I'm not new to smoking or the CS SMO55, bought mine in 98 or 99 but I learn things all the time in this forum. One thing I would tell new smokers is go easy on the wood and buy cheese cloth. Smoking poultry especially can leave a bitter tasting skin, a cheese cloth soaked in oil or butter will stop this problem and meat will still have that great smoke flavor, 30 minutes in the oven after smoking gives a great color and crisp skin. On briskets I just roll them up tie them with cotton string and stick them in the smoker for 12 hours, After maybe 100 briskets using Pecan, Hickory, Mesquite and others I'v never had a bad bite of meat, people rave on it, It's so easy I feel guilty for taking the praise. We had a new home built in 2003 and I actually had an area in the garage built for my smoker with a 30" by 30" wash basin beside my 55. I buy a product called PBW (Pro Brewers Wash) that is harmless to Stainless. Everything that can come out of smoker goes in it for the night after the smoke even the pipe,jam nuts, and washers on the smoke hole, I learned this when foul drippings ruined part of a rack of ribs. The book that came with my smoker is my smoking bible and there are maybe 20 added pages of stuff I'v learned. Advice is just a phone call or key stroke away-long live SmokinOkie.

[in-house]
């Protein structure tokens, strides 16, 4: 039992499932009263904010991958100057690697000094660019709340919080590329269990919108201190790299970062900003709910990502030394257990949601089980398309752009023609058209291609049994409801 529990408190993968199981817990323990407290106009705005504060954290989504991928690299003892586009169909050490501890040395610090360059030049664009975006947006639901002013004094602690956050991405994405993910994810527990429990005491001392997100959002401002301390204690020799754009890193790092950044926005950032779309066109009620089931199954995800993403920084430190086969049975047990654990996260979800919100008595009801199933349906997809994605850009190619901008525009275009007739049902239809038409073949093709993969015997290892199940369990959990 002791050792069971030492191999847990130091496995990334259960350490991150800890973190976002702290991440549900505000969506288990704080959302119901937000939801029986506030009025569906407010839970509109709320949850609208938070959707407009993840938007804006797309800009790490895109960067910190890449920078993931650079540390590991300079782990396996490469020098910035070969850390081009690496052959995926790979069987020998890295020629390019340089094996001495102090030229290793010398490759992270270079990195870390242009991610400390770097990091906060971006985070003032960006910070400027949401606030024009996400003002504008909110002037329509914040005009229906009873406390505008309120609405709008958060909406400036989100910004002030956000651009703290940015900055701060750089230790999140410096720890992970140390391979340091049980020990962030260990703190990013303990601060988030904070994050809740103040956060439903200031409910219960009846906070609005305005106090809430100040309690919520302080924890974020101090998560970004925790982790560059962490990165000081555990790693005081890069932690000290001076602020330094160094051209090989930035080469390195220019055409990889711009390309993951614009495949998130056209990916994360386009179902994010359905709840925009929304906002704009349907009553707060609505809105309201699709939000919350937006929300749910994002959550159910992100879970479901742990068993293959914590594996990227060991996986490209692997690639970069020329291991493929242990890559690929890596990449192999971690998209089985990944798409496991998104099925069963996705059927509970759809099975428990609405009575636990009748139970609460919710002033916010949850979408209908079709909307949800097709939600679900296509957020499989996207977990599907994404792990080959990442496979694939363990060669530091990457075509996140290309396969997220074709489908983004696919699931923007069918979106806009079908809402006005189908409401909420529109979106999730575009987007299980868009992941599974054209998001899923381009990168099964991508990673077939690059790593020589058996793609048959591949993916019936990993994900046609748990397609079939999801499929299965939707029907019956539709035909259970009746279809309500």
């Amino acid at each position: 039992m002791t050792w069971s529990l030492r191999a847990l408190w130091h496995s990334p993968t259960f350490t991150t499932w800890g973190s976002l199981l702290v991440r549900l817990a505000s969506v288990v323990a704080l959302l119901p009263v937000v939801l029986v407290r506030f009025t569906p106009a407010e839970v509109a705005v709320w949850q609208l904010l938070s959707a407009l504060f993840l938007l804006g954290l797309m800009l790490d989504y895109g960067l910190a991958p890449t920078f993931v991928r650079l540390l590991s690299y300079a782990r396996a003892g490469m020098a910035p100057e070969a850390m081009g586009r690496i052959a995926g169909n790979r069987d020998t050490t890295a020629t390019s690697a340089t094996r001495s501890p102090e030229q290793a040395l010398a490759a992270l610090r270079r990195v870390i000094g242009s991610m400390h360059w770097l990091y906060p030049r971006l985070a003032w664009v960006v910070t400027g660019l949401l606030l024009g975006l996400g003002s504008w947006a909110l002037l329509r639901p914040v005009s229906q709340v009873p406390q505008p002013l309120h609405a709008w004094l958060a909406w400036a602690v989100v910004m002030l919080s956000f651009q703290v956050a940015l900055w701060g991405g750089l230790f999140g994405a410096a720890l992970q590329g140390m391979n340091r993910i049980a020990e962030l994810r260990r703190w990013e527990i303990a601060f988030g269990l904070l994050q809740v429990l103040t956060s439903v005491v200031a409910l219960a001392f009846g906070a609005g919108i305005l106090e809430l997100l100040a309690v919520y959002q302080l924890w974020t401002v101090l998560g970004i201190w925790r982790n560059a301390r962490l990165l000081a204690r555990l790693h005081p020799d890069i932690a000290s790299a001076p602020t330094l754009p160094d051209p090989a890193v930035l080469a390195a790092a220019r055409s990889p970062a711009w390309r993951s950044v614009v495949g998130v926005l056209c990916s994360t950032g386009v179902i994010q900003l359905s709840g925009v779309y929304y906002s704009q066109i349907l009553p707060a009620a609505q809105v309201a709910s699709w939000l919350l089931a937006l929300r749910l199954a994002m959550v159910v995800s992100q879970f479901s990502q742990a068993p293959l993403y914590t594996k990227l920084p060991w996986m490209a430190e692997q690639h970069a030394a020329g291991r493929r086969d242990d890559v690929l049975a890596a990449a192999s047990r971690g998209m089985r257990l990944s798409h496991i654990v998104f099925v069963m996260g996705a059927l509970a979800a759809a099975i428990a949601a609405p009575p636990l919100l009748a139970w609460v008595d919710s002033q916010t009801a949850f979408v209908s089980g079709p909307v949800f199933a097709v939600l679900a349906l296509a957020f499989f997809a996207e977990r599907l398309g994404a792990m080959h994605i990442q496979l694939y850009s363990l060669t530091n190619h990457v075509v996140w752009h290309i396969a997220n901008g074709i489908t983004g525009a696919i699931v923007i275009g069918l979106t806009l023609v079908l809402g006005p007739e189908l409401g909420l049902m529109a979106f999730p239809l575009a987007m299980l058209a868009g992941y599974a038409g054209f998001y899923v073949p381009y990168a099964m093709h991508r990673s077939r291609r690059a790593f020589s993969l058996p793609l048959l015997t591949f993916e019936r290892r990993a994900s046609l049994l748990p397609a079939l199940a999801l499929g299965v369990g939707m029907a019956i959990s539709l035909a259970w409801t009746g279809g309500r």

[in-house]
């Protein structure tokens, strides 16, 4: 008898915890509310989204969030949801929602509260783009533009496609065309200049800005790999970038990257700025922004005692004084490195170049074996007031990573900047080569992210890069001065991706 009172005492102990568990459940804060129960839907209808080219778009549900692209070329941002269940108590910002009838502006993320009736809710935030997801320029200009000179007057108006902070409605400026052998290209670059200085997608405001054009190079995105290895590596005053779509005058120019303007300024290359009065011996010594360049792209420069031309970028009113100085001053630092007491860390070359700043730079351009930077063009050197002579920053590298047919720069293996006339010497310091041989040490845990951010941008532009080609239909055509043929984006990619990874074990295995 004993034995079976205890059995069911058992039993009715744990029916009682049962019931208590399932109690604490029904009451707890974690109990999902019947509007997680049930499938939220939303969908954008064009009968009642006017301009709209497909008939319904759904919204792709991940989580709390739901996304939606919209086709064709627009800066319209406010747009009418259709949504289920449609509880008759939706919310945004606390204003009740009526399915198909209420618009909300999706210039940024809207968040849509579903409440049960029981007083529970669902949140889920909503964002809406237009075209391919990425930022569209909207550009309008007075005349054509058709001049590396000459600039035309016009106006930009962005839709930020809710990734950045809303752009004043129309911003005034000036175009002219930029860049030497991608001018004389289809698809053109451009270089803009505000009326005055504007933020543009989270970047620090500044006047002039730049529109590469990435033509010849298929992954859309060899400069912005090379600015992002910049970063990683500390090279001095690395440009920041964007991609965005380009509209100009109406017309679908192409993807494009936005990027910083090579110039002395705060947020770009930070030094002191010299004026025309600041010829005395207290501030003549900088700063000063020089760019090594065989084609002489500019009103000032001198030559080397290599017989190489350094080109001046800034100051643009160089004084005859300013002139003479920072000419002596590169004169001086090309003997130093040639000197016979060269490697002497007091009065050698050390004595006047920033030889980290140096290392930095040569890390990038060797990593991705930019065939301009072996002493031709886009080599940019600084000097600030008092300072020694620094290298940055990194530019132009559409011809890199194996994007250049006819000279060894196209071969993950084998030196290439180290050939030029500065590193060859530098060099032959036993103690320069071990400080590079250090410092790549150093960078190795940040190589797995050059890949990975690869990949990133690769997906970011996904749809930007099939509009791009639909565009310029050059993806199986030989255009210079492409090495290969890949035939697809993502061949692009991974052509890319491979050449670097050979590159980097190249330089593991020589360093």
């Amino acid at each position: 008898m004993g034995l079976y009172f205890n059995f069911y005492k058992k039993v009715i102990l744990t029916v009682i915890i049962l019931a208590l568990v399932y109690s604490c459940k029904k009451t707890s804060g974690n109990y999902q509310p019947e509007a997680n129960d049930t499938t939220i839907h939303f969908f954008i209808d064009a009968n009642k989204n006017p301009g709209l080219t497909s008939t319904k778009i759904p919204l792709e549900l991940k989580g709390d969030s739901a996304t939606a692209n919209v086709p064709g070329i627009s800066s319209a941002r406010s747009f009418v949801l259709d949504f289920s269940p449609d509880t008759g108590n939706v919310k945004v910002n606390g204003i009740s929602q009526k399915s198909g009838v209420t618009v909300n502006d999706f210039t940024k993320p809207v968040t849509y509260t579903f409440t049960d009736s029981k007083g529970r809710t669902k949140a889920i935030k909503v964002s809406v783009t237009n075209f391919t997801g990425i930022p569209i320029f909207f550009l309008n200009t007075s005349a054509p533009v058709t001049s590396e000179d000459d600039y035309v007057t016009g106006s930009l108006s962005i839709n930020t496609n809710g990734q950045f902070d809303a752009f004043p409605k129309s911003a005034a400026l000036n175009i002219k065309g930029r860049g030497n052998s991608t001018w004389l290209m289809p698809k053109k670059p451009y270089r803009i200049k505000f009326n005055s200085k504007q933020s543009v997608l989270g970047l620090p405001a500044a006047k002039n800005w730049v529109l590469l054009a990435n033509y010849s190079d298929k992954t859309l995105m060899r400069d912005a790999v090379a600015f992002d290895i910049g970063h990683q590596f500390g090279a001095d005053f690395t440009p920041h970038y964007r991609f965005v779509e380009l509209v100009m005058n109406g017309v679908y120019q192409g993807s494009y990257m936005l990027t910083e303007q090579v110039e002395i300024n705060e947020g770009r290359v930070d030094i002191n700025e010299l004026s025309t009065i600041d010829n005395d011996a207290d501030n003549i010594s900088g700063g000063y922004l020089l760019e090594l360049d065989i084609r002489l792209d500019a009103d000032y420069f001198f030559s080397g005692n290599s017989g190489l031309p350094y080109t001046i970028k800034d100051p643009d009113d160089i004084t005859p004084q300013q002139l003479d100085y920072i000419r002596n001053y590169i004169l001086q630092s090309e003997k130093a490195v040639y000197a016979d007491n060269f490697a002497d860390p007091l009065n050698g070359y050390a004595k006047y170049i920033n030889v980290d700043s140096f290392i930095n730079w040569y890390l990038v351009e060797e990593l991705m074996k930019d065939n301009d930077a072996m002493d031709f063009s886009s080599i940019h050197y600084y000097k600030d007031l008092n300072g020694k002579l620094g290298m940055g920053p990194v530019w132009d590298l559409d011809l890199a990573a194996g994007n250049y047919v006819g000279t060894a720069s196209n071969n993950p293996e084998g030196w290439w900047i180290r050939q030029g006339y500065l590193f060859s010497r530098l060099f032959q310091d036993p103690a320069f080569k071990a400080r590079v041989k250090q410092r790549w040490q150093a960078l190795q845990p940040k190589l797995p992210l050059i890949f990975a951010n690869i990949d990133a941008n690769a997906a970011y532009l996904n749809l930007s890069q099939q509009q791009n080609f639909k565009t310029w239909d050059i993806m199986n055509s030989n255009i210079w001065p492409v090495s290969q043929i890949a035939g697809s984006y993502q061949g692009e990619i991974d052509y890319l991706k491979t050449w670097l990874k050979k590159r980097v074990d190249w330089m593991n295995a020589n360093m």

Just a couple of tips from a newbie who just finished setting up a SM008 and a stand.

1. They have changed the design on the base of the stand so it does not match the included instructions. the casters bolt into the bottom rail of the stand and the casters with the lock/unlock lever go in the front two holes.

2. Bolting the stand to the unit is difficult because there are no instructions or markers on the top of the stand. (Oh for an alignment mark on the top of the stand.) For the forward 2 bolts that go through the roof of the stand use the elliptical holes not the round holes. It is MUCH easier if you flatten the shipping boxes and use them as a workspace. If you put both the unit and the stand on their backs you can see the holes in the bottom of the Smokette and get the bolts in where they belong.